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Elias was a man subject to like passions as we are, and he prayed earnestly that it might not rain: and it rained not on the earth by the space of three years and six months. And he prayed again, and the heaven gave rain, and the earth brought forth her fruit.

The Potential of Prayer

James uses Elijah as his illustration of what prayer can accomplish. Elijah pronounced for the Lord that rain would cease until he said it should rain again. Elijah, 3 years later, is told by God to call for rain.

You and I may never cause the rain to cease. Using Elijah as our example here we should note that his prayer was a prayer for his nation. He wasn’t praying for personal gain or preference. Of course, his prayer would directly benefit him. But, it would also benefit all others in the land. “If the Lord will…” (Cf. 4:15)

It probably isn’t God’s will for us to perform this exact same work today. We probably shouldn’t march into Nashville to tell the Governor that it isn’t going to rain again until we pray for it. This was a very useful tool in it’s time that gives us the modern church a better understanding of the potential power of prayer.

Even if we wanted this or something as powerful to happen, God would have to will it. Notice, Elijah’s prayers were powerful. But, He was simply praying as commanded by God. God’s will was for the rain to cease in this case.

To determine the potential of our prayers, we must be in tune with the will of God through His Word. We could pray and fast until the day we die for something outside God’s will and accomplish no more than the prophets of Baal.

What is it that God wants you praying for? It may not be for the rain to cease. But, no matter how small a thing it seems to us right now, we should always be aware of the potential of our prayers. Just because our prayers may not stop rain doesn’t mean we cannot change the world. Our cries to a heavenly father have the potential to have Him intervene on our behalf.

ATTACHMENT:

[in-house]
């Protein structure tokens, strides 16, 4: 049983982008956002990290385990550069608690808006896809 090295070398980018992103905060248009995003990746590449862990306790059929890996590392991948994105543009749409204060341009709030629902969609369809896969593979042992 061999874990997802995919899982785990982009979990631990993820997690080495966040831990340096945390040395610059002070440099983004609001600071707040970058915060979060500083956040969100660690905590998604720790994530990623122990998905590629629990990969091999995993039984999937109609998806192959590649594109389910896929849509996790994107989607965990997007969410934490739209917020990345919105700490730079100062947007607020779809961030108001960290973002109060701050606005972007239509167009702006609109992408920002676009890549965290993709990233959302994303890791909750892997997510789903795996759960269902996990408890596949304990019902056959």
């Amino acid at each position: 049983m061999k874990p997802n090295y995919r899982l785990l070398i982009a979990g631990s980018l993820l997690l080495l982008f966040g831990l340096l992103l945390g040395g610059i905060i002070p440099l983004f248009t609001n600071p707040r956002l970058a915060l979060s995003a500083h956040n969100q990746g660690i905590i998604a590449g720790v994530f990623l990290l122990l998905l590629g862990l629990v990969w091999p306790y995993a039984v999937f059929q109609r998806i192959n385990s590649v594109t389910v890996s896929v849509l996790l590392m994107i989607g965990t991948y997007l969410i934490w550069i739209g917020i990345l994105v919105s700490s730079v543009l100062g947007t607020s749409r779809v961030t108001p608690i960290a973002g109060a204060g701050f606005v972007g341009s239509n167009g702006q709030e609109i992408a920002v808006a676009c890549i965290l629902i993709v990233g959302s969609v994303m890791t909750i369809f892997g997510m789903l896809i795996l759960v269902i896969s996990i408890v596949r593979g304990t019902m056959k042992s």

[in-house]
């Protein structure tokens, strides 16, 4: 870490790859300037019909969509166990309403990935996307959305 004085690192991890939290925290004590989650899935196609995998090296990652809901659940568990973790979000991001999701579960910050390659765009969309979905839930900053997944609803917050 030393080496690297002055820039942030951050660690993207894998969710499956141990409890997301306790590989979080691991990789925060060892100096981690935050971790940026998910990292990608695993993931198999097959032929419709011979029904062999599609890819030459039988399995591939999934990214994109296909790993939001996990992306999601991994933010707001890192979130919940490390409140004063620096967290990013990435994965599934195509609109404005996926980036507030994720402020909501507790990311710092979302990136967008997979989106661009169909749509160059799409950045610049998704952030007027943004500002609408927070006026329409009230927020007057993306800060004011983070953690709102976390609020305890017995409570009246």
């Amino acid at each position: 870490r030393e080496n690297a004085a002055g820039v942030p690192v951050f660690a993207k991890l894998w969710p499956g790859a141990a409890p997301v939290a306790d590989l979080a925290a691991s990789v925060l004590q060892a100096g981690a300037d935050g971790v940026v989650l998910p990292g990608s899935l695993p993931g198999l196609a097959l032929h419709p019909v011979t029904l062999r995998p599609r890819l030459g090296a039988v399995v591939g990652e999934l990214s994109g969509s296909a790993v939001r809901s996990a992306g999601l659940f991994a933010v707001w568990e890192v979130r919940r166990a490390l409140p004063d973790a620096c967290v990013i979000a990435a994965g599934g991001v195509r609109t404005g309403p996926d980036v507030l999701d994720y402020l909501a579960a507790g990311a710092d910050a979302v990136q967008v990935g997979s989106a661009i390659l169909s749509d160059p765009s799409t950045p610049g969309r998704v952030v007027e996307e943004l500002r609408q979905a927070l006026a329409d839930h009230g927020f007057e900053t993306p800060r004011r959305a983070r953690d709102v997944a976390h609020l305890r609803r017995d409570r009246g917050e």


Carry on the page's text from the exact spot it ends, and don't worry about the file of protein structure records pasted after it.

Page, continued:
Especially given in a situation like Elijah’s with a national prayer. What powerful national prayers could we have right now? Abortion, Economy, Pornography, etc.

Elijah was not only believing in his praying, but he was persistent. “He prayed … and he prayed again” (James 5:17–18). On Mt. Carmel, he continued to pray for rain until his servant reported “a cloud the size of a man’s hand.”

Too many times we fail to get what God promises because we stop praying.  It is true that we are not heard “for our much speaking” (Matt. 6:7); but there is a difference between vain repetitions and true-believing persistence in prayer.

Our Lord prayed three times in the Garden. Paul prayed three times that his thorn in the flesh might be taken from him. Elijah was determined and concerned in his praying. “He prayed earnestly” (James 5:17). The Greek here is “and he prayed in prayer.” Do you pray in your prayers? Or do you just some say religious words?

A church member was “praying around the world” in a prayer meeting, and one of the men present was growing tired of the speech. Finally, the man cried out, “Ask Him something!” That is what prayer is all about: “Ask Him something!”

The potential power in prayer is the greatest power in the world. History shows how mankind has progressed from manpower to horsepower, and then to dynamite and TNT, and now to atomic power. But greater than atomic power is prayer power. Elijah prayed for his nation, and God answered prayer. We need to pray for our nation today, that God will bring holiness and revival, and that “showers of blessing” will come to the land.

Pastor Chance Strickland

Harpeth Baptist Church
Kingston Springs, TN